My question about Dundalk Council houses reminds of a story I once heard about some of Dundalk's red brick houses.
Some readers may know that Dundalk was once known as 'The Red Brick Town' because of the quality of many of the brick buildings in the Town which are greatly admired by visitors.
Most of these bricks have stood the test of time but there is a great divergence in the quality and it used to be said that the 'Manisty Bricks', fired in the old brickworks off the Castletown Road are the finest.
There is a belief, however, that some of the bricks used to build the Council houses between the World Wars are also very long lasting.
It is speculated that many of the bricks used in these houses were originally from the Big Chimney that once stood in the old Distillery complex.
This industrial chimney stood off Distillery Lane, at the Rampart Stream end, and was reputed to be the tallest such structure in Ireland in the 19th century.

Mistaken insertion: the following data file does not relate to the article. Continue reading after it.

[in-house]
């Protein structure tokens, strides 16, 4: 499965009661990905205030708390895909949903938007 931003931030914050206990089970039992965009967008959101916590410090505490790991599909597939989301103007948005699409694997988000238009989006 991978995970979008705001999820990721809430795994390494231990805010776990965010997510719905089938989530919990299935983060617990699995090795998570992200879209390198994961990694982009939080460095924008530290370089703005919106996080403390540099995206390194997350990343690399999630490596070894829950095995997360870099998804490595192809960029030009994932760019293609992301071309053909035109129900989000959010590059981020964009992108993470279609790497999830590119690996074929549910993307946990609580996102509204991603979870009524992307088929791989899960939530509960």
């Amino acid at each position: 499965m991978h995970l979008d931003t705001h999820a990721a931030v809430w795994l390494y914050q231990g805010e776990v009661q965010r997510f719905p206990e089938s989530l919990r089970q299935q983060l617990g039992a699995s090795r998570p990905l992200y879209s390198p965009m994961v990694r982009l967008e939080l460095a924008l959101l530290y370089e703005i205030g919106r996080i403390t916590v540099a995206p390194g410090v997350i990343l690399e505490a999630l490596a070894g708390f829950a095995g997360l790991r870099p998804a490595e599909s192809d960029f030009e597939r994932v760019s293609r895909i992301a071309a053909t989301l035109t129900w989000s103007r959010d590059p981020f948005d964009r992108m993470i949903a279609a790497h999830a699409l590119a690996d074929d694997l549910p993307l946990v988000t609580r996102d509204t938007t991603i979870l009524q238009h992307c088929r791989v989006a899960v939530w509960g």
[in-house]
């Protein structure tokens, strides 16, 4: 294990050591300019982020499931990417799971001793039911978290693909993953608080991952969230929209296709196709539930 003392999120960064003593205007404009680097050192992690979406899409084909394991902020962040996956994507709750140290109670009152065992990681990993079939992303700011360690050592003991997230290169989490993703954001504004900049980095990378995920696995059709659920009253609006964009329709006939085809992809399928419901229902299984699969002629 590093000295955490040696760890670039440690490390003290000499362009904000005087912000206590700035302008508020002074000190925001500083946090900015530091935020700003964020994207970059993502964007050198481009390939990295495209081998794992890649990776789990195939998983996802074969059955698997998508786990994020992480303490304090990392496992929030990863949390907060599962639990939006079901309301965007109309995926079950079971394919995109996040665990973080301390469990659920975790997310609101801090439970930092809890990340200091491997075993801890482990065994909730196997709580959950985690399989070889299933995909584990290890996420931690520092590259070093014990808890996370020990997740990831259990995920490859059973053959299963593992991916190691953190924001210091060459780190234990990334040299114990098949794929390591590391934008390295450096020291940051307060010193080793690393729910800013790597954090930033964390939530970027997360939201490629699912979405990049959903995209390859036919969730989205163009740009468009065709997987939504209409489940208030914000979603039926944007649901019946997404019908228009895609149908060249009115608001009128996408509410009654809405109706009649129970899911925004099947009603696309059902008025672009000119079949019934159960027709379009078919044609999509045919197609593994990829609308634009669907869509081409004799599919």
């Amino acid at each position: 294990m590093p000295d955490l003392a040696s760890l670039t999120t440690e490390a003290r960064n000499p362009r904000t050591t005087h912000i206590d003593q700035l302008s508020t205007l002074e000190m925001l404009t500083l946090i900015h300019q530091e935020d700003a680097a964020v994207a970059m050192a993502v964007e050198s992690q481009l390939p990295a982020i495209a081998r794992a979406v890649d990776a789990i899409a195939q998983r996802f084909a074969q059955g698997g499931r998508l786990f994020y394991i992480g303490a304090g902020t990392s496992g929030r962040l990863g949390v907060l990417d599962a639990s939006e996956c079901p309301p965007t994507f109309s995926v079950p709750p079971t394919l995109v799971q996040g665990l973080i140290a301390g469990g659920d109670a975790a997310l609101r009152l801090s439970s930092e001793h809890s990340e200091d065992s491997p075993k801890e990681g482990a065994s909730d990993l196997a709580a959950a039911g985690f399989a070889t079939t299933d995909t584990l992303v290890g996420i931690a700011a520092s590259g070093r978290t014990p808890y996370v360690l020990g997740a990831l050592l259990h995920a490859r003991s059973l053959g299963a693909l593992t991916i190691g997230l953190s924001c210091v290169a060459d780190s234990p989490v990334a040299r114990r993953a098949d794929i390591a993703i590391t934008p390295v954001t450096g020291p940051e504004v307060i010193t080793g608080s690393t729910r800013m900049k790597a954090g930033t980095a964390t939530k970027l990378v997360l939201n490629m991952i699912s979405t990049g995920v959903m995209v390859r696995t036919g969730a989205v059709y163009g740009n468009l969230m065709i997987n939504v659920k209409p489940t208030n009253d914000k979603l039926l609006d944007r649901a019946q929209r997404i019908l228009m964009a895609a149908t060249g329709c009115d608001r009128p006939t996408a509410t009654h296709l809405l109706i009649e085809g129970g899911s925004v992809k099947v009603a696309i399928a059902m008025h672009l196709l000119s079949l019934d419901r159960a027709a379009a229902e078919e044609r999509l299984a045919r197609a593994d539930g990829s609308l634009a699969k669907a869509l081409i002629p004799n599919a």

It was constructed in 1817 and served as a landmark sighting for ships entering Dundalk Bay for over 100 years.
The chimney came down, silently and unexpectedly, during a night in October 1933 when it fell before a firing of timbers inserted by a demolition crew.
It stood 162 feet tall and had over 600,000 bricks.
The site was purchased by a local builder when the distillery closed in the 1920s and the bricks lay where they fell for some years.
The story goes that T.F. McDonald eventually used most of the bricks in the building of the Urban Council schemes for which he had secured the contract.
I must admit that I doubted the story when I heard it first but am assured by a friend who knows a lot about the building trade, that it was possible that the bricks could have been salvaged to be used again and that such engineering bricks are very valuable.
If it is true, then old chimney has been put to very good use for the people of Dundalk and may last for, at least, for another 200 years.
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